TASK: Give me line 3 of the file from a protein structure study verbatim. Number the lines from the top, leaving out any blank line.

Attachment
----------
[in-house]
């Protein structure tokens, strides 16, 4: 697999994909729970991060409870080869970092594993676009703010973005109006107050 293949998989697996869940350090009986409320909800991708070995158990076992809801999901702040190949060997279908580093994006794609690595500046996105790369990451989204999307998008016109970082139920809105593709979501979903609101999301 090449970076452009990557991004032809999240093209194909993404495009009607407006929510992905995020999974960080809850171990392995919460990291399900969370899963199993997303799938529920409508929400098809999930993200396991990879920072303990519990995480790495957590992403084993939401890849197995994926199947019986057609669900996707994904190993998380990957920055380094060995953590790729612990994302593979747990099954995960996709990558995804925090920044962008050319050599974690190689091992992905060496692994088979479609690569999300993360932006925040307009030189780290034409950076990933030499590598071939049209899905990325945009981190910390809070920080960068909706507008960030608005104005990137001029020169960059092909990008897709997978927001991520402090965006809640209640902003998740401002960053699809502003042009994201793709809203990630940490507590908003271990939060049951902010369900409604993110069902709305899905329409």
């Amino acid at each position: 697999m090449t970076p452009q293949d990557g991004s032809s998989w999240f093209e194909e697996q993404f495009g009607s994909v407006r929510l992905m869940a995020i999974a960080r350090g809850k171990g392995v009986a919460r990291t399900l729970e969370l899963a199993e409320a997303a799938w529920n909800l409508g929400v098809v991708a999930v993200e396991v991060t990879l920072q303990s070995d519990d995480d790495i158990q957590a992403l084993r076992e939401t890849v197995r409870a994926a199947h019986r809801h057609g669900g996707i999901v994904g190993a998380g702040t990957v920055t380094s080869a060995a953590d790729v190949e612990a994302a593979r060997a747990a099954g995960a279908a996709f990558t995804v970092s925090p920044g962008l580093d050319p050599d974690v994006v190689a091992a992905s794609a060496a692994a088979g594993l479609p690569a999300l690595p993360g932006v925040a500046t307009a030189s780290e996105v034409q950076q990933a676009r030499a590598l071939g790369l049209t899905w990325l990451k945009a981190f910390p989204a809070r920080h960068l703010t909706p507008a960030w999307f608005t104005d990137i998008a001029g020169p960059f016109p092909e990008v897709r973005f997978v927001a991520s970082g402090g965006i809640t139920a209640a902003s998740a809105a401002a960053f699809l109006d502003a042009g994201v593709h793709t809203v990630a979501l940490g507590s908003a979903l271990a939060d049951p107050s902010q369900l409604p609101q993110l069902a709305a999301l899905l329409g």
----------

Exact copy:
């Amino acid at each position: 697999m090449t970076p452009q293949d990557g991004s032809s998989w999240f093209e194909e697996q993404f495009g009607s994909v407006r929510l992905m869940a995020i999974a960080r350090g809850k171990g392995v009986a919460r990291t399900l729970e969370l899963a199993e409320a997303a799938w529920n909800l409508g929400v098809v991708a999930v993200e396991v991060t990879l920072q303990s070995d519990d995480d790495i158990q957590a992403l084993r076992e939401t890849v197995r409870a994926a199947h019986r809801h057609g669900g996707i999901v994904g190993a998380g702040t990957v920055t380094s080869a060995a953590d790729v190949e612990a994302a593979r060997a747990a099954g995960a279908a996709f990558t995804v970092s925090p920044g962008l580093d050319p050599d974690v994006v190689a091992a992905s794609a060496a692994a088979g594993l479609p690569a999300l690595p993360g932006v925040a500046t307009a030189s780290e996105v034409q950076q990933a676009r030499a590598l071939g790369l049209t899905w990325l990451k945009a981190f910390p989204a809070r920080h960068l703010t909706p507008a960030w999307f608005t104005d990137i998008a001029g020169p960059f016109p092909e990008v897709r973005f997978v927001a991520s970082g402090g965006i809640t139920a209640a902003s998740a809105a401002a960053f699809l109006d502003a042009g994201v593709h793709t809203v990630a979501l940490g507590s908003a979903l271990a939060d049951p107050s902010q369900l409604p609101q993110l069902a709305a999301l899905l329409g």